Additional cast members are Jeremy Webb, Jessie Shieman, Linnea Hill, Julia Giardino, Zoey Berman, Dante Gelormino, Qaiel Peltier, Jeffrey Ray Kieser and Jaison Chand. The orchestra is Dianne Zuleger, Justin Ross, Tamaras Abrams, Stephanie Douglass, Michael Lewis, Gina Piazza, Amber Grimes, Monica Dekat and John Petricca.

 Director Ginger Gene, musical director Dianne Zuleger and choreographer Linda Maxwell have constructed a fluid production, while lighting by Liz Uhazy and costumes by Erica Fromdahl match the moods.

The songs are by the team of Fred Ebb and John Kander, who later wrote the songs for Chicago. The sexuality it portrayed was still scandalous when Cabaret became a Broadway sensation in 1966, and there were many who remembered the actual 1930s (in fact, the original cast included Lotte Lenya, famous for singing in Brecht and Kurt Weil productions in Berlin at the time this musical is set.)

 The original production (and the 1972 film) emphasized the grotesque elements of this Berlin with theatrical techniques new to Broadway. But today in Humboldt County, nothing much of the show’s sexuality is unfamiliar, let alone shocking. The textures of those times and that place—even as then known through media filters—are mostly remote, replaced by a few symbols and images. So this show could now be considered a cautionary tale about the peril of ignoring political dangers. Or it could be seen as sentimentalizing a complexly horrible time, while approximating a style that has lost its edge. Or you can see it as both, which is pretty much my view.

 Cabaret resumes its run at Ferndale Rep Fridays and Saturdays at 8 p.m. July 27-28, and again on August 10-11 and 24-25, with Sunday matinees on July 29, August 12 and 26.

 In roughly the same period as Cabaret takes place, the Great Depression was taking hold in the U.S. just as an ecological disaster called the Dust Bowl was driving away thousands of already poor farmers from Oklahoma and other states, principally to California. An itinerant self-taught musician named Woody Guthrie joined their journey and wrote songs about the experience. Five of those songs, collected on Guthrie’s first commercial album, are among the 19 featured in Woody Guthrie’s American Song, the show that alternates with Cabaret on weekends this summer at Ferndale Rep.

 Woody Guthrie collected folk melodies and chronicled the 1930s and 40s, from California (as his song says) to the New York island. Some of his songs (like “This Land is Your Land”) are so ubiquitous that many listeners today probably don’t know he is their author.

Those old enough to remember the folk revival of the 60s (and the smaller 90s revival) are likely to recall songs like “Bound for Glory,” “Pastures of Plenty” and “Hard Travelin’” as done by Bob Dylan, Peter, Paul & Mary, the Kingston Trio, Pete Seeger or by Woody’s son, Arlo Guthrie, or more recently by Bruce Springsteen.

 Guthrie’s songs do reflect America but not in a generic way, and their relevance recurs in our time. Just as Cabaret may remind us that beyond the repugnant noise of politics truly dangerous forces may be on the march, Guthrie’s lyrics reveal the human costs incurred by the rich exploiting the rest, masked by the smiley face of fake patriotism.  That songs like “Union Maid” and “Deportee” (both in this show) are again topical in 2012 should be the real shock.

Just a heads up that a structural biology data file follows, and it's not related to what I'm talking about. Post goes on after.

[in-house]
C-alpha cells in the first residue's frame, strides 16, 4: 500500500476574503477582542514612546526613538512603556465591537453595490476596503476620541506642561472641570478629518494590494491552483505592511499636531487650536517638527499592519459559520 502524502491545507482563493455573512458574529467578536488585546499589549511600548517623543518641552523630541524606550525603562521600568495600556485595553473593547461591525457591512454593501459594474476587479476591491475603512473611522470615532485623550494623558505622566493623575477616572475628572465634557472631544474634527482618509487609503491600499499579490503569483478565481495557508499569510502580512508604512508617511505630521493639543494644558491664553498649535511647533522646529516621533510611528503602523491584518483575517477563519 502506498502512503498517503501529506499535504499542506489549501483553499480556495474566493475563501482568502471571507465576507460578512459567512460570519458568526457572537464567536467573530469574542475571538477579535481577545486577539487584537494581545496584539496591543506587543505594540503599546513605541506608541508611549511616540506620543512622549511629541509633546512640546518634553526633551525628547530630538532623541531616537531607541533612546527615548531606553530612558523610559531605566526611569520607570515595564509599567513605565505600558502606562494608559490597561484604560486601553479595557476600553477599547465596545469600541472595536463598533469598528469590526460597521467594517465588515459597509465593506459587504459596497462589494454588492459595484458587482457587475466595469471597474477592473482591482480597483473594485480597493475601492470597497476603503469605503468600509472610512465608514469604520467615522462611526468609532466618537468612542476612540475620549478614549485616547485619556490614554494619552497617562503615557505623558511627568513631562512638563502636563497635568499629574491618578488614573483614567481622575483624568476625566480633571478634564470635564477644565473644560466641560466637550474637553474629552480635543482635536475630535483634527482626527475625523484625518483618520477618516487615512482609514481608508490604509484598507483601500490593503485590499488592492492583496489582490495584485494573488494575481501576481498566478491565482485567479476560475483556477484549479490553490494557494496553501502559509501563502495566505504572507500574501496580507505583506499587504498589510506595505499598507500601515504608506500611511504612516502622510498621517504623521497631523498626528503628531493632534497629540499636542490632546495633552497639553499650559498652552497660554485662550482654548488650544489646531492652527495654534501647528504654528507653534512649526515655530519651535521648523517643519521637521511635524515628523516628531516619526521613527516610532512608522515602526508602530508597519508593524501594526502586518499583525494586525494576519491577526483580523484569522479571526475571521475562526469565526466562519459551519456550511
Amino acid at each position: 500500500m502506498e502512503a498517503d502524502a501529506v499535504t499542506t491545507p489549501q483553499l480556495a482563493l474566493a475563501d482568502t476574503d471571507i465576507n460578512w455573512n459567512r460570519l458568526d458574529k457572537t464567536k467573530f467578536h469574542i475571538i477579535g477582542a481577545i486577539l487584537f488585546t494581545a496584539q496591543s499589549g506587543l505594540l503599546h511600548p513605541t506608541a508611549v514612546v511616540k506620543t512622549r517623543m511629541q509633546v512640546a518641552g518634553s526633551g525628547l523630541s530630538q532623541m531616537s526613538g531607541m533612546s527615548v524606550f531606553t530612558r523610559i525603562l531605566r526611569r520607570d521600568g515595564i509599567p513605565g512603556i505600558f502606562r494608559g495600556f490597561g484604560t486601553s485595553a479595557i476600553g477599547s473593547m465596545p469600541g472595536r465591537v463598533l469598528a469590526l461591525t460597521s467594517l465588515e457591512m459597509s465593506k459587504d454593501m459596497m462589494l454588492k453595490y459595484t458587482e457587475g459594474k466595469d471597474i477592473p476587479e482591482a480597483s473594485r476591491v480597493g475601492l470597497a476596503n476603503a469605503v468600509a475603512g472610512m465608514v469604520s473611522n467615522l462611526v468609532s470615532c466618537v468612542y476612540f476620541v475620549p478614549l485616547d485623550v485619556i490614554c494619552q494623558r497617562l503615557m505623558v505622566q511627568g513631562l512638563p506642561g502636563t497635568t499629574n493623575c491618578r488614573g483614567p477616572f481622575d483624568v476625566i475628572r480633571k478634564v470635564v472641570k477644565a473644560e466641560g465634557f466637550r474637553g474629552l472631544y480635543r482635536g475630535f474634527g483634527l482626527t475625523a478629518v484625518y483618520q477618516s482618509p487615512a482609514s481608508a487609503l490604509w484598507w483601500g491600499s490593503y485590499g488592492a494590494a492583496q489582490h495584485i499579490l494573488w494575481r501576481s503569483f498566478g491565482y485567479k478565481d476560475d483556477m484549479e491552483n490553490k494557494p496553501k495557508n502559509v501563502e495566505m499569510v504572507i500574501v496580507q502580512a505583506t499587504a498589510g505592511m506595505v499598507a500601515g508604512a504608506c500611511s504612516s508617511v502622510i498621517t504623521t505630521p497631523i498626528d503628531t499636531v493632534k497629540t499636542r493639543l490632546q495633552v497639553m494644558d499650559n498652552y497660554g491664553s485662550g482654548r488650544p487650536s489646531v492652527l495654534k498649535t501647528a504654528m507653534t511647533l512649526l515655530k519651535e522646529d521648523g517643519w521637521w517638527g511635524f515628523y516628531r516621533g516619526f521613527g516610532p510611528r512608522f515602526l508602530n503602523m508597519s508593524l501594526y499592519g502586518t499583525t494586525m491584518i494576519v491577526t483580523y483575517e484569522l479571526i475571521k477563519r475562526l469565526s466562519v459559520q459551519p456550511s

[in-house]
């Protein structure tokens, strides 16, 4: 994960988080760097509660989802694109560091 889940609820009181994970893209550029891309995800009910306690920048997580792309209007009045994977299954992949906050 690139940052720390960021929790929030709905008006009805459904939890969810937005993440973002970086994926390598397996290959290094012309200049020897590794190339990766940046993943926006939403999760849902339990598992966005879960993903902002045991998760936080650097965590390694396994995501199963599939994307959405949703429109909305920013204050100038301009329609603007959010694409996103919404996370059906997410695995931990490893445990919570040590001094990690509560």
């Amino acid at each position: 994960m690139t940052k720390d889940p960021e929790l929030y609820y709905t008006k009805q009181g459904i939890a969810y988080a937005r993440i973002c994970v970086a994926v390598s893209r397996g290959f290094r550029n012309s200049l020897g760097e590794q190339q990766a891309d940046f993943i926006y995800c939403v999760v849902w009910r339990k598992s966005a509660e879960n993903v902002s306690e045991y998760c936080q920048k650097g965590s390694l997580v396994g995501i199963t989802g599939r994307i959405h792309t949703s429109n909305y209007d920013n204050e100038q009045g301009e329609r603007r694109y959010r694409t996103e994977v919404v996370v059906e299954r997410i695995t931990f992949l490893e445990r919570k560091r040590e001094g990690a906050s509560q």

Members of the ensemble performing these songs at Ferndale Rep are Devin Galdieri, Jo Kuzelka, Steve Nobles, Dianne Zuleger, Jeremy Webb, KJ Jusefczyk and Roger Vernon. Pete Zuleger, Val Leone and Larry Hudspeth are the accompanying band. Woody Guthrie’s American Song is directed by Dianne Zuleger, with lighting design and technical direction by Liz Uhazy. It plays Fridays and Saturdays at 8 p.m. on July 20-21, August 3-4 and 17-18, with Sunday matinees on July 22, August 5 and 19.

Thursday, July 12, 2012

This North Coast Weekend

Parents who enjoy an outdoor show with the family at the Mad River Festival but had doubts about explaining Mary Jane: The Musical to their children can confidently bring the kids to Dell Arte’s The Fish in My Head this coming weekend, July 12-14 at 7:30 p.m. and Sunday July 15 at 4 p.m. in the amphitheatre out back. It’s a self-created, circus-style fantasy about “the untold stories that swim around in our dreams,” complete with music, acrobatics, physical comedy, masks and stilt-walking. There are special family-friendly admission prices, too.

The Berserker Residents, an ensemble from Philadelphia, will perform their “burlesque cabaret meets three-ring circus” production of The Jersey Devil at the Arcata Playhouse on Friday and Saturday, July 13th and 14th, at 8 p.m. There’s an opening act at 7:30, too: San Francisco clown Summer Shapiro.

Speaking of cabaret, Ferndale Repertory Theatre opens the famed musical Cabaret on Friday (July 13) at 8 p.m. Though this show set in 1930s Berlin has been revived and revised several times since its 1966 Broadway debut, many probably still know it from the 1972 film version with Liza Minnelli and Joel Grey. However, the stage play is different from the film to an even greater degree than usual.